In terms of drugs, TAK-242 has been classically used as a TLR4 antagonist [34,52,63,64] and can reduce inflammasome production to almost undetectable levels. The drug was synthesized by Takeda Pharmaceuticals [65]. Matsunaga et al. demonstrated that it had the ability to selectively bind to TLR4 in an in vitro model of HEK293 cells that express TLR4, MD2, and CD14 [66]. Although the therapeutic possibilities of the drug are interesting given its potency, they are limited by its complexity and the difficulty of producing the drug. Rosiglitazone is another drug that has been found to attenuate TLR4 expression in vascular smooth muscle cells in response to oxyhemoglobin exposure [67]. Unlike TAK-242, the drug is currently used to treat type II diabetes, so the ability to be repurposed without changing any current production makes it a more economically feasible option for researchers to pursue. Although there are other drugs in development that inhibit TLR4, both TAK-242 and rosiglitazone have the advantage of the blood–brain barrier [68,69]. Curcumin, a natural compound found in the rhizomes of Curcuma longa, has also been found to reduce TLR4 expression (p < 0.01) and increase functional outcomes as measured by the NDS (p < 0.05) in a SAH model with C57BL/6J mice [47]. However, these significant differences were not found in the TLR4−/− mice. Although significant, the difference remained modest compared to TAK-242, and the half-life of the drug is relatively short; the question of which drug to produce remains an economic one rather than a scientific one. Other naturally occurring TLR inhibitors that have demonstrated neuroprotection in hemorrhagic stroke include plant-based flavonoids like fisetin [70] and luteolin [71], as well as astaxanthin, a carotenoid [49] (See Table S1).
Another promising alternative therapeutic method for inhibiting TLR2/4 is introducing sTLRs to compete with their membrane-bound counterparts for heme derivatives. More analysis is needed on the exact composition of sTLRs, but assuming they resemble the complete ectodomains of TLR2/4, they should bind the same ligands as their membrane-bound form. In fact, Iwami et al. showed that sTLR4 could inhibit the binding of LPS to its cellular counterparts in a murine model. Future research should investigate whether it can do the same for heme, metHb, and its related counterparts in a human model [11]. Similar results have been found with sTLR2 and its membrane counterpart regarding the bacterial lipoprotein Pam3Cys [14]. However, it should be noted that the kinetics of in vivo concentrations of sTLR2 and sTLR4 differ: the concentrations of serum sTLR2 are much higher than sTLR4 [16]. This suggests that an unknown mechanism of endogenous regulation may interfere with the therapeutic applications of sTLRs.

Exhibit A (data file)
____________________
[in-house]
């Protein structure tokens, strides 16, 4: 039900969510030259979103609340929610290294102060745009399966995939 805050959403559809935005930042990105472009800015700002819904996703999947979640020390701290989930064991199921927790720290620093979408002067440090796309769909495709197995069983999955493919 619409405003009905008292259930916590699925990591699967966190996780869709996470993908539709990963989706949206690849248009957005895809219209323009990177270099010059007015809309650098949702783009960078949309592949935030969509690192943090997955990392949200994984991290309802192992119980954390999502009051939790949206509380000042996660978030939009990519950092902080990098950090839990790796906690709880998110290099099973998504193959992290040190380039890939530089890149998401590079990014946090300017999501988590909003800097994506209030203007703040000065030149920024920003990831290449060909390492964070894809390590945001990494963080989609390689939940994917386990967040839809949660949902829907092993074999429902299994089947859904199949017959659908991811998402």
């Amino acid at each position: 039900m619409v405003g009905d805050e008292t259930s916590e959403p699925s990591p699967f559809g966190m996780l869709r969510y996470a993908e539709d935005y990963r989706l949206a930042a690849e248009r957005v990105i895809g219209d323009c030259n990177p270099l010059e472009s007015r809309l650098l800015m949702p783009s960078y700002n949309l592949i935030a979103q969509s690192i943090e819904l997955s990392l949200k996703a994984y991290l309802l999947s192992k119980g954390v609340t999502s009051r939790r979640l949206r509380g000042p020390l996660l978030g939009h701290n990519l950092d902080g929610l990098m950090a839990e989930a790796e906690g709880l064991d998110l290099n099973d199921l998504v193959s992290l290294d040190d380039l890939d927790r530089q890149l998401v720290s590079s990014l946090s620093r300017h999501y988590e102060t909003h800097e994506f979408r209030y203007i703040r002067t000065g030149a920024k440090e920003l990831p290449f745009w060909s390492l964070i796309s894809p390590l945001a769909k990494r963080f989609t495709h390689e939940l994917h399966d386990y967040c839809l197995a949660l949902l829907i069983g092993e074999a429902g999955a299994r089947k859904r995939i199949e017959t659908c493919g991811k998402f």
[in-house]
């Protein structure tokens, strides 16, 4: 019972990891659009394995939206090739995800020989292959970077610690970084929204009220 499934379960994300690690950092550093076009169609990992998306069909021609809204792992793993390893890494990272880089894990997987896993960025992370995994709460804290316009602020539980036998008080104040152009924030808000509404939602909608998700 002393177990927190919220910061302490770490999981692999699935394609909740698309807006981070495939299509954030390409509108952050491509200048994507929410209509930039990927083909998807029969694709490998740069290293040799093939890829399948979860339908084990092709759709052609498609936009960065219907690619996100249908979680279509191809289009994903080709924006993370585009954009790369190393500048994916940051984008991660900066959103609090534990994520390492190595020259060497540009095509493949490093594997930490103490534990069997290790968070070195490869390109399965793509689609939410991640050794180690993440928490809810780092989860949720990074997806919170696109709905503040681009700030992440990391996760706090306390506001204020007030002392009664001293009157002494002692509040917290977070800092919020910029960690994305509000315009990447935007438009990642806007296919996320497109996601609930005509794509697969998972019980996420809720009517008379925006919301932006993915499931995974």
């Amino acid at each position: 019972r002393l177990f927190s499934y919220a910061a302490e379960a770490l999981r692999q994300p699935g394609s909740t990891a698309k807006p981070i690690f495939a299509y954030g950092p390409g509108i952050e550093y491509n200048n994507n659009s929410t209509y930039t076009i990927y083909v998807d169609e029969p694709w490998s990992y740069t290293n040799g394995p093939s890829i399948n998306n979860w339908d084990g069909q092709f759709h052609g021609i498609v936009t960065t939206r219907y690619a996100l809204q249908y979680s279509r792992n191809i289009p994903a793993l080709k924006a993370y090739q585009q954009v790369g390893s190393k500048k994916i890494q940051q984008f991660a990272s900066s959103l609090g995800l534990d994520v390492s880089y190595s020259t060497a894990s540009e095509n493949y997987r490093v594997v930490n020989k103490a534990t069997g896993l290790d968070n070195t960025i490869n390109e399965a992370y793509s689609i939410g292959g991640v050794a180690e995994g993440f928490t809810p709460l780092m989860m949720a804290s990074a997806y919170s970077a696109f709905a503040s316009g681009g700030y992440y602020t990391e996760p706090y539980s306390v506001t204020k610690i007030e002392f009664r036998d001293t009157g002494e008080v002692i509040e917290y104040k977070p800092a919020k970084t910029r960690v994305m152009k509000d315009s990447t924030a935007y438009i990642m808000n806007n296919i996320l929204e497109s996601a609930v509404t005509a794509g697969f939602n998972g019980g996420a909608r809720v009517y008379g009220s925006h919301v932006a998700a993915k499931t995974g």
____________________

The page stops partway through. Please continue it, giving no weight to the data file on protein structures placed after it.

7. Clinical Studies and Proteomics

TLR and heme interactions have been poorly studied in clinical models, and sTLR interactions with DAMPs have been studied even less. Furthermore, given their innate role in SAH edema, experimental interventions regarding TLR interactions are often challenging to conduct. However, recent research has begun to explore the use of TLR and sTLR levels as accurate diagnostic tools in detecting hemorrhagic disorders that are generally difficult to detect. These include cerebral aneurysm ruptures, acute aortic dissection (AAD), and DCI [15,25,72] (See Table S2).
Serum TLR levels have shown a strong correlation with the severity of DCI and AAD. For example, in a study of 30 patients with aneurysmal SAH, higher TLR4 expression in peripheral blood mononuclear cells (PBMCs) on day 1 after SAH was an independent predictor of poor neurological outcome after 3 months (p = 0.004) [25]. Similarly, a study of 88 patients diagnosed with AAD showed a positive correlation between TLR4 expression and matrix metalloproteinase 9 (p < 0.001), which is an extracellular matrix protease capable of degrading the aortic wall and causing AAD [72].
As previously mentioned, a study of 18 patients demonstrated increased levels of sTLR2 and sTLR4 in the cerebrospinal fluid 3 days after SAH [15]. The strongest correlation was seen on day 5 (p = 0.037). However, the exact physiological purpose for this increase in levels is unknown. Since TLR signaling usually peaks from 2 to 6 h after aneurysm rupture, the delayed increase in sTLR production would appear to have little to no effect on TLR signaling. This was further demonstrated by a low correlation between sTLR2/4 levels and measurements of inflammation, namely white blood cell count and C-reactive protein (CRP) levels. There was also no correlation between sTLR2/4 levels and patient outcome. However, further investigation is needed to determine whether this is simply due to a lack of anatomical relevance for sTLR2/4 in hemorrhagic injury or if the levels of production are correlated with the severity of the damage.